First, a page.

Giving up smoking

Changing culture, public health campaigns and the smoking ban

The ban on smoking in public places came into effect in Scotland in 2006 and in the rest of the UK in 2007 (the Republic of Ireland introduced its ban in 2004). People we talked to felt that the ban had made it very clear that the public disapproved of smoking. Some thought that smokers were ‘persecuted’, but others were delighted that the ban had come into force recognising how much nicer it was to go to bars as a non-smoker. Some people thought the smoking ban had probably made it easier to give up.

Many people were increasingly aware of the ‘negative’ image smoking could portray. Many felt increasingly guilty when smoking, and others also made them feel guilty. Khan thought that the media portray smoking as a ‘chav’ thing and something done by people with ‘nothing better to do’. Some people were irritated by the health advice they received and thought it was counter-productive for doctors to blame so many ills on smoking.
Changes over the years: before the ban

In the 1950s, 60s and 70s it was common for people to be able to smoke in places like offices and in cinemas, and some people remembered that when people complained about smoking indoors they were thought of as ‘wet blankets’.
Caroline remembered being able to smoke in the bank where she worked in the 1980s, but later she could smoke only in a back office. Roger likewise could at work in council offices at around the same time. Older people could remember smoking going on ‘everywhere’ when they were young. Some, like Anna and Laura, had been very ‘anti-smoking’ as children.

People remembered smoking in environments where smoking was the “norm” even comparatively recently and marvelled at how different the culture is now.
Public health campaigns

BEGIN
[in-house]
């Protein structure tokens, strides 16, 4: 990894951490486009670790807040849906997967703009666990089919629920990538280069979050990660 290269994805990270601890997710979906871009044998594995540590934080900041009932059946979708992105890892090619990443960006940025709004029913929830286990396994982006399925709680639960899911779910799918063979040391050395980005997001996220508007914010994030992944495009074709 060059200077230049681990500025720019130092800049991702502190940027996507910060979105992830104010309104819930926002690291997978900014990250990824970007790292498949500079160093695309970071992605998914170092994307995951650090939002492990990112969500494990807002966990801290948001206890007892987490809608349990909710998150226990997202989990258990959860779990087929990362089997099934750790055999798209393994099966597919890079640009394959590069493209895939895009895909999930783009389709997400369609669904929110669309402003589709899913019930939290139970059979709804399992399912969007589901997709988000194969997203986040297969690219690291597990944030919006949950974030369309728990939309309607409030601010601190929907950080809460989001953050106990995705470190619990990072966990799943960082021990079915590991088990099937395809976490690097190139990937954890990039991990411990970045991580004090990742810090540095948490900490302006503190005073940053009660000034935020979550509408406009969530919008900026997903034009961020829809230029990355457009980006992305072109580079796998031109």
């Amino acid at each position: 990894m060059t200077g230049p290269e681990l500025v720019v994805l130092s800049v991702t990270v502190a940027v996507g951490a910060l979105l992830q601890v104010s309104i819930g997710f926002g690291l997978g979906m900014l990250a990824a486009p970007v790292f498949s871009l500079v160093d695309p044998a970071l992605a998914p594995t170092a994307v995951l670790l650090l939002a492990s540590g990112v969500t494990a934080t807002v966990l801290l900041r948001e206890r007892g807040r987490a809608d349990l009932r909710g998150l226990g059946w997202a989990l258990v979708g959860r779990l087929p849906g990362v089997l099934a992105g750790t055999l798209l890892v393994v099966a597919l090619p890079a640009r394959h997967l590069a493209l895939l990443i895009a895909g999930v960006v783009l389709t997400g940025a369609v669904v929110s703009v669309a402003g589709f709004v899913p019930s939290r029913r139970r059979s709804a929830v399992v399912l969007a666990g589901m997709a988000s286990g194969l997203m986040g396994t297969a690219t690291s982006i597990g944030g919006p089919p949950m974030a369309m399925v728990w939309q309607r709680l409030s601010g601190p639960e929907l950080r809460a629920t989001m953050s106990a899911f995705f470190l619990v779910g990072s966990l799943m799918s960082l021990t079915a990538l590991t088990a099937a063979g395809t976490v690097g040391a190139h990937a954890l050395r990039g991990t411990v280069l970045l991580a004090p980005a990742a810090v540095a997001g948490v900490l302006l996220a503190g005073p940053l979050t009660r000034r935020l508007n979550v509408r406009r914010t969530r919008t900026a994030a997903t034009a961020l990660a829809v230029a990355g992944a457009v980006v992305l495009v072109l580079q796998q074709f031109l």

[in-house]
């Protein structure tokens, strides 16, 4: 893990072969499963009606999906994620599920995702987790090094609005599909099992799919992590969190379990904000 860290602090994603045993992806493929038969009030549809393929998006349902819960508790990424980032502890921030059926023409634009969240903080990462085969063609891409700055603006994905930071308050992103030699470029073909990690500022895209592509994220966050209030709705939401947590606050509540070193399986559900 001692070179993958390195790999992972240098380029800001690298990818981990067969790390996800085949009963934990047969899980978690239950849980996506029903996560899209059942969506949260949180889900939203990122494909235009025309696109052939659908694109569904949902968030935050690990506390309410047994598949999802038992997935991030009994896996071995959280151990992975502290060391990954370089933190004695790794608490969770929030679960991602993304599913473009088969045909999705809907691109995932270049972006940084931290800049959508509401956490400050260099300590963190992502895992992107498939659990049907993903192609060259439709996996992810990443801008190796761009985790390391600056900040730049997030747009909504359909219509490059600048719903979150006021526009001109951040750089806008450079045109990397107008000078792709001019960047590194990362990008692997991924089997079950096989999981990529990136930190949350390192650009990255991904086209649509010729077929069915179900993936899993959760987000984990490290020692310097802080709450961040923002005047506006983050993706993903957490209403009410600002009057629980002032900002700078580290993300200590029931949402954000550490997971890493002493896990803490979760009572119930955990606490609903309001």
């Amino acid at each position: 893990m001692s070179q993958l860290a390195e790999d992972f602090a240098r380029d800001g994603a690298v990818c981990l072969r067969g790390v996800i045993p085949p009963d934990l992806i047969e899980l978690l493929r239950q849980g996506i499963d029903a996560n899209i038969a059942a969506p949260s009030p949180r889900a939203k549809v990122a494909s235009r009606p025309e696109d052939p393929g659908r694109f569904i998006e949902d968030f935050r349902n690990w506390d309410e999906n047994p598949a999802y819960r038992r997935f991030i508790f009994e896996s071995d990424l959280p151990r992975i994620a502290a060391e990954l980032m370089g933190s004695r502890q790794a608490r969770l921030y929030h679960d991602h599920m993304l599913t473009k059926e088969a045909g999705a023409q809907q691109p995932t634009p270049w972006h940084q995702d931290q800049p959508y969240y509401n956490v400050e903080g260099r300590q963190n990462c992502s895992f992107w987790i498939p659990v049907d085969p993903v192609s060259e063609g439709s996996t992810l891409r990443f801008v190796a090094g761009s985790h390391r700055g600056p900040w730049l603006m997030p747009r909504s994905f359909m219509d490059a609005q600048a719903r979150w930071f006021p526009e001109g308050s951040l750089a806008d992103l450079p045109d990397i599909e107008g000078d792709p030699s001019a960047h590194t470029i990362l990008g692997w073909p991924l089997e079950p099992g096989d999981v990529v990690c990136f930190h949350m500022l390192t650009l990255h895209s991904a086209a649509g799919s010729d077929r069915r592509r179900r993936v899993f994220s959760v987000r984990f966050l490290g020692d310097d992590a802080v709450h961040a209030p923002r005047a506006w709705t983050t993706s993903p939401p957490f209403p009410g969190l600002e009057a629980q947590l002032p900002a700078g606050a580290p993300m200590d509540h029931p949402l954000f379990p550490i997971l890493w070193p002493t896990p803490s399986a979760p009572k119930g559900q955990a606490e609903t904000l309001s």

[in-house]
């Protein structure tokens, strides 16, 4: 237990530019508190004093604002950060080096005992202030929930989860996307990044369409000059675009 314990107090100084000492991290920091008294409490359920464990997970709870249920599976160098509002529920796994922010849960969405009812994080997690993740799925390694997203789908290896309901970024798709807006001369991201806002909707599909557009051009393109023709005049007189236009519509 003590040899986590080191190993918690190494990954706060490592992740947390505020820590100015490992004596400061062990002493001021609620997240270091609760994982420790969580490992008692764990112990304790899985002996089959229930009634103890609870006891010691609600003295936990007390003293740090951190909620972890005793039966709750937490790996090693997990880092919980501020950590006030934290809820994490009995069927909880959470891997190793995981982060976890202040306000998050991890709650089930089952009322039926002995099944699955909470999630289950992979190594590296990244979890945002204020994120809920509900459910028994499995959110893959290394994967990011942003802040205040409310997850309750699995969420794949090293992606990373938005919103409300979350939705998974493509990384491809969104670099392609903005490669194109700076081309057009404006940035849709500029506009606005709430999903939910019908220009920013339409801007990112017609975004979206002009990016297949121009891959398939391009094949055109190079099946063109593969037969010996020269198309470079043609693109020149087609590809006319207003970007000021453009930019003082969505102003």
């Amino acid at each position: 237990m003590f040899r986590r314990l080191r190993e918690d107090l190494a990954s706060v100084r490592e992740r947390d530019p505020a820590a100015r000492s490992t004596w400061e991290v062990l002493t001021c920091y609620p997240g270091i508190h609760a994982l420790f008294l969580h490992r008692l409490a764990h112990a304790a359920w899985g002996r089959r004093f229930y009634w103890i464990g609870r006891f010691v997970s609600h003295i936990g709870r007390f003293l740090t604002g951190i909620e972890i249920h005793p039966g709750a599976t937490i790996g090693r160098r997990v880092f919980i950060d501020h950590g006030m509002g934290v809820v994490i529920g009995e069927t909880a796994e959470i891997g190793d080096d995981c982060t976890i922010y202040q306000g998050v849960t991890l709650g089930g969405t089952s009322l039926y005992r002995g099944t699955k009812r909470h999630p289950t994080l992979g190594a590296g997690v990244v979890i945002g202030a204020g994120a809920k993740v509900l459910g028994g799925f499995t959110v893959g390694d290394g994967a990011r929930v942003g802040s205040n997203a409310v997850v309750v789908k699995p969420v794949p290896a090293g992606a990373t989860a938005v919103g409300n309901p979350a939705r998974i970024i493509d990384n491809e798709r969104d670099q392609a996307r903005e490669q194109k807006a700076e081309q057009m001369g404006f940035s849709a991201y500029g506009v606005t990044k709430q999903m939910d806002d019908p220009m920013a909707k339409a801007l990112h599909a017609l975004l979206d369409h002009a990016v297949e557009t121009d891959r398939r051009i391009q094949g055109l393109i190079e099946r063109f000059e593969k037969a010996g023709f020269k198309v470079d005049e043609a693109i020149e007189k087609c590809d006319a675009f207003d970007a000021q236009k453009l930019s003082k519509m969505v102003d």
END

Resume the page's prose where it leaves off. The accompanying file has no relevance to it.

Anti-smoking ads on TV and on bill boards have been around for many years. Messages such as ‘Smoking Kills’ on cigarette packets have been EU law since 1991, yet to many people they seemed to be less memorable than the cigarette ads (which were completely banned in 2002). Often people couldn’t quite place how they had come to know that smoking harmed their health; some remembered a lesson at school or a poster they had once seen. Many who grew up to smoke later in life had been firmly against smoking as children. Laura’s Mum and Dad said she could be embarrassing as a young child as she would ‘waft her arms around’ and ‘made a scene’ if anybody was smoking nearby.
People told us that they had actively ignored health warnings about smoking or got used to them. Caroline, for example, talked through anti-smoking ads on TV to distract her kids when they were in the room.
People also found ways to convince themselves that the warnings about smoking did not apply to them. Val said that she knew the risks but didn’t think they applied to her.
The smoking ban

Smoking bans were controversial at the time and several people remembered thinking that the ban was an example of the ‘nanny state’. Yet many of those who were still smoking at the time of the ban understood the reasons, and looking back, nearly all thought it had been a good idea. Many also recognised that the ban was one of the changes that had helped them to give up.
After having given up, some people like Khan, Miles, Gareth and Munir didn’t think that the smoking ban went far enough, and wished that cigarettes had disappeared.

However, others regretted the ban and thought that smokers should be given nicer places to smoke and should still have the right to smoke. Oddly Sue’s smoking became more ‘ritualistic’ as she had to plan when to smoke, and so thought more about cigarettes. Cassie just ended up smoking much more at home.
Chris thought that smokers should have somewhere to go to have a cigarette and not be made to stand outside as if they were ‘naughty children’.
(Also see ‘The image of smoking and smoking in secret’, ‘Unsolicited advice from health professionals, family and friends’ and ‘Parents, friends and first cigarettes’).

Since these interviews there has been further legislation in the UK against smoking:
  • Age at which tobacco products could be purchased increased from 16 to 18 years old
  • Picture warnings of the harm of smoking introduced on cigarette packets.
  • Sale of tobacco from vending machines banned.
  • Tobacco displays banned in large stores.
  • Ban on smoking in cars carrying children.
  • Standardised packaging rolled out across UK.

​Last reviewed August 2018.
Last updated August 2018.


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